July 29, 2011 – The National Institute for Health and Clinical Excellence (NICE) has announced that it has produced guidance to support the routine use of selective internal radiation therapy (SIRT) for the treatment of patients with liver tumors resulting from colorectal cancer. This welcome decision culminates an extensive dialogue between patients, patient groups, clinical experts and parliamentarians.
SIRT is used for the treatment of inoperable liver tumors and involves injecting millions of tiny radioactive microspheres into the liver via the hepatic artery. Each microsphere is coated with a radioactive isotope that emits beta radiation. The radiation delivers a localized treatment to tumor cells while conserving normal liver cells. SIR-Spheres microspheres, a form of SIRT, were approved in Europe in 2002 and at least 18,000 patients have been treated worldwide. Three hundred patients have received the treatment in Britain. The NICE guidance, released on July 27, 2011, found there is evidence that SIRT controls liver tumors from colorectal cancer, meaning that eligible National Health Service (NHS) patients are now likely to have improved access to this treatment.
Disproportionate access to SIRT has been of great concern to many cancer patients, as the treatment can potentially extend life by years. SIRT was originally assessed in 2004 and during the more recent reassessment there has been confusion among primary care trusts (PCTs) as to whether they should fund the treatment for eligible patients on the NHS. The reassessment of SIRT has taken NICE two years to complete.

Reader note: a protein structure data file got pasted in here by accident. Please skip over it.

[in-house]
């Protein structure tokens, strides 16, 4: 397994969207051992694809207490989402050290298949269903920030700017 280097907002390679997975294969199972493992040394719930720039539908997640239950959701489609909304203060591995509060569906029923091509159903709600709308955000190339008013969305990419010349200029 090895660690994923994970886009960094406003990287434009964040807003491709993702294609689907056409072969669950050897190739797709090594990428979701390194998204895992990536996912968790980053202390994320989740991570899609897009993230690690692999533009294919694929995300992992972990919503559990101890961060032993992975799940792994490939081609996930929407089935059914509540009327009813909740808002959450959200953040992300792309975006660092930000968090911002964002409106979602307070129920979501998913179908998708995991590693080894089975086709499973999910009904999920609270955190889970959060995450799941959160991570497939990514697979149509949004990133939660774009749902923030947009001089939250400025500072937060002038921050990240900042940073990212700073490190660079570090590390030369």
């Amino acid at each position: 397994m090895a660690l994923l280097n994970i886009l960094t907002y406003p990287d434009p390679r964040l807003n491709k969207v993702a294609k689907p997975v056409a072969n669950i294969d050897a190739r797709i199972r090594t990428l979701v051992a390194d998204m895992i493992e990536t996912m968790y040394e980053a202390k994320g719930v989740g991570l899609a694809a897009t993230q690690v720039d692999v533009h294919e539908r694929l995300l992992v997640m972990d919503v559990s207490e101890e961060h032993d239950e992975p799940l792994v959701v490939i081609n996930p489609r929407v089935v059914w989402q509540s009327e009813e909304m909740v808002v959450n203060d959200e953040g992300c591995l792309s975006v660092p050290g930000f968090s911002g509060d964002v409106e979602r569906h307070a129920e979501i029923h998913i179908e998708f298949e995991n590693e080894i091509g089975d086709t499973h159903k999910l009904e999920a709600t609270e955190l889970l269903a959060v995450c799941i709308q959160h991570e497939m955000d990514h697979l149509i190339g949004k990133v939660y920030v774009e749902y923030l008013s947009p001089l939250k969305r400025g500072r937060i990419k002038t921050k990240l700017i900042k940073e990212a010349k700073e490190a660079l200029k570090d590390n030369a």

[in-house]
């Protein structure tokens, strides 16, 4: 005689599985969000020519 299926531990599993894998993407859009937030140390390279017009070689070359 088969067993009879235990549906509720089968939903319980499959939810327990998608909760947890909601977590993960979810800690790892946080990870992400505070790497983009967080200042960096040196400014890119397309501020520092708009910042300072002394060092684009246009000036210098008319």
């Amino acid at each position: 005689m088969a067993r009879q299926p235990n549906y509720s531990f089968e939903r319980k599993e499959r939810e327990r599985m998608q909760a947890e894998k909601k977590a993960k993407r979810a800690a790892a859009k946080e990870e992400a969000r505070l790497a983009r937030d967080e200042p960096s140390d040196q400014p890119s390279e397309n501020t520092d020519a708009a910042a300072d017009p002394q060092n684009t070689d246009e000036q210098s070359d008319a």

In May 2010, the plight of Becky Smith, M.D., a 30-year-old NHS surgeon who was refused SIRT treatment by the Isle of Wight PCT because of funding issues, was highlighted by the national media. After receiving national support and offers of funding from individuals, Smith was told that the Isle of Wight PCT had made a dramatic U-turn and decided to fund her treatment. Smith has been campaigning for the government to change the system to make this life-saving treatment available to all who need it.
Smith said, "I have without doubt benefited from treatment with SIRT, which has given me precious time to live life to the full. It is great that NICE has supported the use of SIRT; however, this decision should have been made much sooner. I hope that this means all eligible patients will get the treatment that they deserve on the NHS."
Harpreet Wasan, M.D., consultant oncologist at Hammersmith Hospital, Imperial College, said, "SIRT is a pioneering treatment which provides an innovative therapy for patients with inoperable liver tumors that complements chemotherapy. It is excellent news that NICE has now clarified its guidance with the latest evidence and this should ensure appropriately eligible patients can access SIRT on the NHS. I hope that as a result, postcode prescribing and lengthy delays in approving eligible patients for the treatment will be eradicated."
For more information: www.guidance.nice.org.uk/ipg401